In general, do you think your generation feels differently about the risks/rewards of a career in financial services? 

Absolutely. The younger generation values work/life balance, feeling appreciated, being compensated adequately for their time, and perks. Starting out in this business, none of this is immediate and it takes several years to accomplish. Alternately, if they decide to pursue a career in the start-up world, they can achieve what they value almost immediately. The challenge is getting new graduates to understand the long-term upside potential of financial services when their friend just landed a job, making six figures at a start-up, with as much PTO as they want, free lunch every Friday, and stock options!

Growing up surrounded by successful financial advisors, I understood from the beginning the work that goes into building a thriving business in this industry.

What advice would you give to someone interested in recruiting a junior advisor into a marketing role?

Start small – encourage them to learn about basic financial services concepts and products while they’re in the marketing role. Whatever they learn during that time will add value to your business. Approach it as – “Let’s enroll you in a Life and Health Class to see if you like it?”  Not, “I think you could be a great advisor, you’ll need your Life and Health, Series 6, 63, 65, and eventually, your CFP.”  Allow them to observe meetings and gradually participate so they see the importance of building relationships. Observation, client notes, client follow up tasks, and lastly case prep is a good way to start the process.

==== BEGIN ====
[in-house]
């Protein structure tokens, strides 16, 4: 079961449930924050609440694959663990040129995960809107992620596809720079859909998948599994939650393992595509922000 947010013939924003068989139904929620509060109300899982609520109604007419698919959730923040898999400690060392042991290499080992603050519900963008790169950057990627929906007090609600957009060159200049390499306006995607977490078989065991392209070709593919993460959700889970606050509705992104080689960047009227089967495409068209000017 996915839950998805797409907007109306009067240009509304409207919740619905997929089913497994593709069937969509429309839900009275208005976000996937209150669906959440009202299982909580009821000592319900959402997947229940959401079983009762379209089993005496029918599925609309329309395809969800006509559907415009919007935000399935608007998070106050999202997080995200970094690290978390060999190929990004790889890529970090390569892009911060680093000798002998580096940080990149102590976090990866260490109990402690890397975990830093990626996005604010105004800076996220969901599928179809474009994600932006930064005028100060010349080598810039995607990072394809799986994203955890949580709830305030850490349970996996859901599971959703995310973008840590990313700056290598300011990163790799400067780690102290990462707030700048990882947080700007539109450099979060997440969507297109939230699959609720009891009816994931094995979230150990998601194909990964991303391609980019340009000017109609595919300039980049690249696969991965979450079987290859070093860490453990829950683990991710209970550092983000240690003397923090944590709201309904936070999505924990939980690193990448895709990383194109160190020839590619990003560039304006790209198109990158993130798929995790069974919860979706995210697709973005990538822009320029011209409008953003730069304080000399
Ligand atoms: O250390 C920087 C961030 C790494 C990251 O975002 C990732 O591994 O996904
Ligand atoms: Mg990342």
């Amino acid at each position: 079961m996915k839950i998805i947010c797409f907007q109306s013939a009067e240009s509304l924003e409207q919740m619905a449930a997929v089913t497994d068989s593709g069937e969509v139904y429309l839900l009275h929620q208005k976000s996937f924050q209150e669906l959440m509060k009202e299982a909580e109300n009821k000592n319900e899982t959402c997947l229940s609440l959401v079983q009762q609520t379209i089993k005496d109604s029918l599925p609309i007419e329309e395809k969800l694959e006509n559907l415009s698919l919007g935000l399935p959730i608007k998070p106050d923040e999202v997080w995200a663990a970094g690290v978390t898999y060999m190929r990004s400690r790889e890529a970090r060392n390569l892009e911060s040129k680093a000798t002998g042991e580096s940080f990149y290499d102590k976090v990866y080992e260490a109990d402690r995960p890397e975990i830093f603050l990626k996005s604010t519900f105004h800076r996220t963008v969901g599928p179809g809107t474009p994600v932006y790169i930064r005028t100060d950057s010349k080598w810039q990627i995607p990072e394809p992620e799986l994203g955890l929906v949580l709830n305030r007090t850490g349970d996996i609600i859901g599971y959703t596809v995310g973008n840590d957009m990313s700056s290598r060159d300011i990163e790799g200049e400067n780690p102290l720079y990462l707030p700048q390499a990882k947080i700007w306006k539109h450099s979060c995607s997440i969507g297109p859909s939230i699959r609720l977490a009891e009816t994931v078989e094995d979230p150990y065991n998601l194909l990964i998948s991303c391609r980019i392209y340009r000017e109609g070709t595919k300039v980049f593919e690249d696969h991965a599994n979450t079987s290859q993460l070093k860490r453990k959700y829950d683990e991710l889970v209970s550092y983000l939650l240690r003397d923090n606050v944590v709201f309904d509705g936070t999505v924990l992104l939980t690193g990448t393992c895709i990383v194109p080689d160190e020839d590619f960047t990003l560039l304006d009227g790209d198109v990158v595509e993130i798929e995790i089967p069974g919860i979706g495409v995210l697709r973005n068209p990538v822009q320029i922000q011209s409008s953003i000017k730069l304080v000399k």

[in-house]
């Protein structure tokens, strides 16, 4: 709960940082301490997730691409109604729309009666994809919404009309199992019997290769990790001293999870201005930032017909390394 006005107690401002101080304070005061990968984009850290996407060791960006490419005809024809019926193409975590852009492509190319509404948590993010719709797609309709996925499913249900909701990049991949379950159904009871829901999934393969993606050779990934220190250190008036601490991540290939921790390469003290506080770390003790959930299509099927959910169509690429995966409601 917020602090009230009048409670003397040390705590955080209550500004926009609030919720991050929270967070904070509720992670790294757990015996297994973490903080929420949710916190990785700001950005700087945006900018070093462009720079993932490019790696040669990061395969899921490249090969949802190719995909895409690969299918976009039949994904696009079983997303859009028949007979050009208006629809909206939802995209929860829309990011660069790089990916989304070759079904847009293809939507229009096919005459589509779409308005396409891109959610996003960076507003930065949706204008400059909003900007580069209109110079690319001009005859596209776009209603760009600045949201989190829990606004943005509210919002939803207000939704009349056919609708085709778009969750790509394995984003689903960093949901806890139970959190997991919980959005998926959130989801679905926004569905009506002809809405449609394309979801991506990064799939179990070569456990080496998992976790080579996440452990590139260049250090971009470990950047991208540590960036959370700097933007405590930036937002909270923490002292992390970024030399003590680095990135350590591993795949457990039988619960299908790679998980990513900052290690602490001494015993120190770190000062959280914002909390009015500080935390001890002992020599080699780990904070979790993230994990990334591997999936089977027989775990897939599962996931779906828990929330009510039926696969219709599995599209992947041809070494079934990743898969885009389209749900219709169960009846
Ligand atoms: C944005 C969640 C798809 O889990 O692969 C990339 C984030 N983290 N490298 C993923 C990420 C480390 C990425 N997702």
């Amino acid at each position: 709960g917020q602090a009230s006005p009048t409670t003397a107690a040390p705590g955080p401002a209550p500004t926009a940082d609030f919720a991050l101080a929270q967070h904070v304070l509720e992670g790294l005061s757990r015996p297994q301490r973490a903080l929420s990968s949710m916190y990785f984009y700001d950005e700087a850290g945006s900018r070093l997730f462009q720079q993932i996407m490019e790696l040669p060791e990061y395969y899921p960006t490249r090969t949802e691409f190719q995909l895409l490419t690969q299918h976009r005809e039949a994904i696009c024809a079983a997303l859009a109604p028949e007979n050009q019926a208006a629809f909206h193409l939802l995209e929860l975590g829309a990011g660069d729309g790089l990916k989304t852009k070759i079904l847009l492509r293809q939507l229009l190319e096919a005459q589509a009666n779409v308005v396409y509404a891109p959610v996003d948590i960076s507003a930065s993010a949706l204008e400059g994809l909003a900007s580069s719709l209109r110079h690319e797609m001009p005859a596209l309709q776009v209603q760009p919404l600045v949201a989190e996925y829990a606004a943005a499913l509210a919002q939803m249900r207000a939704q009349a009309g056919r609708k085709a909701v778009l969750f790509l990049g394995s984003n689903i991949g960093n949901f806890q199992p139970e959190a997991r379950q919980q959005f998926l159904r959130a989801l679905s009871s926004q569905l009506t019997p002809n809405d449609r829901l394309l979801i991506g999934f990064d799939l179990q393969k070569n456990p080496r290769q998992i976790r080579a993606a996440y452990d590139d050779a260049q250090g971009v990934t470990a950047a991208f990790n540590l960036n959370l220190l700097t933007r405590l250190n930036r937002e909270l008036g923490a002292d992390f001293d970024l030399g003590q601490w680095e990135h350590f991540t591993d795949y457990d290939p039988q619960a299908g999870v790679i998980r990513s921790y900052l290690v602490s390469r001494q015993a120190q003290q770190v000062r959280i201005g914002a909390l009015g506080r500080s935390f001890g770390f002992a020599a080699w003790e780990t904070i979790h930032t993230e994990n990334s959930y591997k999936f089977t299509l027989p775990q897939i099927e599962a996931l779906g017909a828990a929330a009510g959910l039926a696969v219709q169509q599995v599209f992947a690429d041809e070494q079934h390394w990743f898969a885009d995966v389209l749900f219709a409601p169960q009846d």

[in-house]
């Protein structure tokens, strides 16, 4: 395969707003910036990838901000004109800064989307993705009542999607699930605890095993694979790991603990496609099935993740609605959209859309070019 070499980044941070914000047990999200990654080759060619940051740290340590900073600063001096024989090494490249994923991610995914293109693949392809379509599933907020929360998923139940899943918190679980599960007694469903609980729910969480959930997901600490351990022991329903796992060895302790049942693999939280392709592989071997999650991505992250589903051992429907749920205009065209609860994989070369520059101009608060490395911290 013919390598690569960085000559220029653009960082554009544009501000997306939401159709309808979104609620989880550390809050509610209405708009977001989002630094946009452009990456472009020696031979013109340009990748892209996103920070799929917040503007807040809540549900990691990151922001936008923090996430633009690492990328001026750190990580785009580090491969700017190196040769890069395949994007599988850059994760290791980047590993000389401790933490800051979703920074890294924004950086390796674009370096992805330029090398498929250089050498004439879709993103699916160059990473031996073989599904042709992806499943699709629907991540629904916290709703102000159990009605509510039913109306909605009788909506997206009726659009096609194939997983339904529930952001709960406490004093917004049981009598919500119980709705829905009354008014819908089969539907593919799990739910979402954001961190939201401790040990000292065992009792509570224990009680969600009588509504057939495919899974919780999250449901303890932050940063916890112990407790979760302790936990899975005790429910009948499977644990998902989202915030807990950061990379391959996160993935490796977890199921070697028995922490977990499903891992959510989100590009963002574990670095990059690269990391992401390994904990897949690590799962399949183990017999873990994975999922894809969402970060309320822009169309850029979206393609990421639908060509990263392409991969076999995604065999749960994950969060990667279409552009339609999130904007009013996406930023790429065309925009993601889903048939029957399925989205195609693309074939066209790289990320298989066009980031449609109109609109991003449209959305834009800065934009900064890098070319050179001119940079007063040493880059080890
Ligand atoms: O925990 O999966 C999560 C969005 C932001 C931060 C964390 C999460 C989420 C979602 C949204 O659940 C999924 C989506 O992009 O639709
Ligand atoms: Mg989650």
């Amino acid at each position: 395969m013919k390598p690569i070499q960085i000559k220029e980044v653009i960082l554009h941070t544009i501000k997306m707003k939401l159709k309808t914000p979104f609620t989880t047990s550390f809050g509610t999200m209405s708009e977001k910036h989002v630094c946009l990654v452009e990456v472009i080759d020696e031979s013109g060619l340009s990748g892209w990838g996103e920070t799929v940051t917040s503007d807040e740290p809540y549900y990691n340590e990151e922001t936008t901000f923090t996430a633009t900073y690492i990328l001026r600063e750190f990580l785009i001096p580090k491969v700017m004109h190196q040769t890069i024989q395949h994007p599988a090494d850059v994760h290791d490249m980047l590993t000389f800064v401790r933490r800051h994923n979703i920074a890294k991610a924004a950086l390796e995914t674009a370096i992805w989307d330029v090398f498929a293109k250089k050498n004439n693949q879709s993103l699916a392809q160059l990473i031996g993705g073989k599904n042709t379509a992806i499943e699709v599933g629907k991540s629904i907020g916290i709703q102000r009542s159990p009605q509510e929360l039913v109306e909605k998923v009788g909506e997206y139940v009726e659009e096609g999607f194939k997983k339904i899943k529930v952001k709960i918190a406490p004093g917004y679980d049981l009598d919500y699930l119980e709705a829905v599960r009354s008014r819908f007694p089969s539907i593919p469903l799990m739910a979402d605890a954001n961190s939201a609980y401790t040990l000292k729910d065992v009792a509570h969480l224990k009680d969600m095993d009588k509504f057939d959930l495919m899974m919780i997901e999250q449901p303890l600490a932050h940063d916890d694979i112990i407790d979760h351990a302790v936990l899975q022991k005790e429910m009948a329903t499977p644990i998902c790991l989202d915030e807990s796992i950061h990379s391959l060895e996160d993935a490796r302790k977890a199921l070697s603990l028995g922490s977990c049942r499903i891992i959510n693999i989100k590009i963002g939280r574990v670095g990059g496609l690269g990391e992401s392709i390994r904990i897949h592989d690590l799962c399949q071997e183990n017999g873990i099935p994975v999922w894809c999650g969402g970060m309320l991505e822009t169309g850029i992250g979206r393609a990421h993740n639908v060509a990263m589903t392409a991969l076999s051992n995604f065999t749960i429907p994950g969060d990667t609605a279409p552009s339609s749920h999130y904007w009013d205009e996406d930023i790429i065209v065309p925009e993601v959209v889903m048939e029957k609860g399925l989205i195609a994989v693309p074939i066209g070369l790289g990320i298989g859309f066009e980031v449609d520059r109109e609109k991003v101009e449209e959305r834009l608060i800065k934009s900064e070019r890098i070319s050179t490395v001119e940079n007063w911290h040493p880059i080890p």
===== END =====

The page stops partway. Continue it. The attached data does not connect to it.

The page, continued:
What is your firm’s approach to recruiting and transitioning advisors? 

The whole basis of our business is referrals, and that includes our staff. The bulk of our team came from personal observations, recommendations from clients and existing staff, or family members of clients.

We work hard to identify team members who have a positive attitude, strong work ethic, and a desire to move up. We do our best to help them pick the right career path, understanding that they don’t have to rush from marketing to advisor in one or even two years. Starting with one key area of interest and mastering that is a good starting point.

We’ve been very successful in transitioning the marketing role to the support staff role. We have several advisors in training who will be taking their exams in the next few months!

 

This article is provided for informational purposes only and should not be construed as investment or tax advice. You are encouraged to discuss your situation with a qualified financial professional bearing in mind your investment objectives, risk tolerance and time horizon.

Securities and Investment Advisory Services offered through Signator Investors, Inc. Member FINRA, SIPC, Registered Investment Adviser, 200 Berkeley Street, Boston, MA 02116. www.SignatorInvestors.com

0185-20170625-380786